Expression in Email

It’s a disarmingly easy to use form – like writing a letter only faster and less formal – but it’s just as easy to go wrong doing it. Here are a few guidelines to smooth over the potentially rough edges of email communication:

  • Make the subject line relevant – Don’t leave your respondent wondering what might be in an email with a subject line like “Hi”. Especially in business, make sure that the subject line is concise and gives an indication of what the topic of the email that follows will be.
  • Don’t use “Re:” in a subject line unless it is a reply – Never start a new email conversation with a subject that begins with “Re:”. Certainly, at times it may seem appropriate, but the usage of that prefix to indicate replies is so wide that we don’t even notice it anymore. If you feel that you absolutely must use it in a subject line, consider using a synonym instead, such as “Concerning”, “About” or even “Regarding”.
  • Only use a time-dependent greeting when you’re sure what time the email will be read – If you’re in Australia, emailing someone in America at 9AM your time, Good Morning may seem appropriate as a greeting – but consider that it will most likely be night time there when the email arrives a few minutes later. Instead, use a greeting or salutation that does not mention the time of day. For informal emails, “Hello” or “Hi” are both fine (Australians can add “G’day” to that list, too). For more formal emails, the old letter-writing classic of “Dear …” is your best bet.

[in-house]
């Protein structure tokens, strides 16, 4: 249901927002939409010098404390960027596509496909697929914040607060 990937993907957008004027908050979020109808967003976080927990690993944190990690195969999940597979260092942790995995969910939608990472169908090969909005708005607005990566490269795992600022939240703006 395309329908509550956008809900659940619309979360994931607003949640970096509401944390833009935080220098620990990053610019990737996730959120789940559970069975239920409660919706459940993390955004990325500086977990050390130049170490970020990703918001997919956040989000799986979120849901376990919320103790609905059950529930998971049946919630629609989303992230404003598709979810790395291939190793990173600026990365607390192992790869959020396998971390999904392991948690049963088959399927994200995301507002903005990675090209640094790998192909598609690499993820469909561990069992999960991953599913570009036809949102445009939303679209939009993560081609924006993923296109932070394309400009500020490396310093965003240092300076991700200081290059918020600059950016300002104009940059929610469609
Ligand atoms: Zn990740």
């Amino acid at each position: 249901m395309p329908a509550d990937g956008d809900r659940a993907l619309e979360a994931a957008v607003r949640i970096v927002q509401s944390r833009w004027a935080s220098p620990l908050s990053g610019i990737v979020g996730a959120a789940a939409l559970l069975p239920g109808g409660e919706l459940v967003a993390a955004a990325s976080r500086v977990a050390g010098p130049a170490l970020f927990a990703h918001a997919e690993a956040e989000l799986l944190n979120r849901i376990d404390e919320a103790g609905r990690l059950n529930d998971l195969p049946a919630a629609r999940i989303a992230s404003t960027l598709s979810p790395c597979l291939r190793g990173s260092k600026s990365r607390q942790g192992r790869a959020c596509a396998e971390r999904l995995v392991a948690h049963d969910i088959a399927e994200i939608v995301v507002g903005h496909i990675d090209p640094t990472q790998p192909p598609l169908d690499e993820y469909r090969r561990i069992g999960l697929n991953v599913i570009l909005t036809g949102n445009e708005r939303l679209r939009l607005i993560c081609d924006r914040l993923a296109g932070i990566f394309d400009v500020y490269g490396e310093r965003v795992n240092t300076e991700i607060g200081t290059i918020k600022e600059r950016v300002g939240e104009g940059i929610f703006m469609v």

• Keep it brief unless invited not to – Email is an immediate medium. You should try to keep messages in it relatively short. If you feel you need more room to explain something, either ask for it and explain in the next exchange, or attach it as a separate document.
  • Keep the formatting simple – as tempting as it may be to include lots of bells and whistles, it’s still simplest and best to rely on the words alone. Plain text is readable in almost every context, while fancy formatting may not translate well between different email apps.
  • In a formal email, do not use emoticons – as tempting as it might be, emoticons have little place in business email. It’s one thing to send a smiley face to your mate, and quite another to send it to your boss.
  • Be aware that email is not that private – Unless you’re deleting every email you send or receive, your emails will be around for a long time. And even if you are deleting them, you can never be sure that your correspondents are, or that your ISP or work IT dept is. A good rule of thumb, albeit a severe one, is never to say anything in email you wouldn’t be comfortable having read into evidence in a court case. It may never come to that, but then again, it may – it’s best to be circumspect. If it’s too sensitive for email, tell it over the phone or in person.
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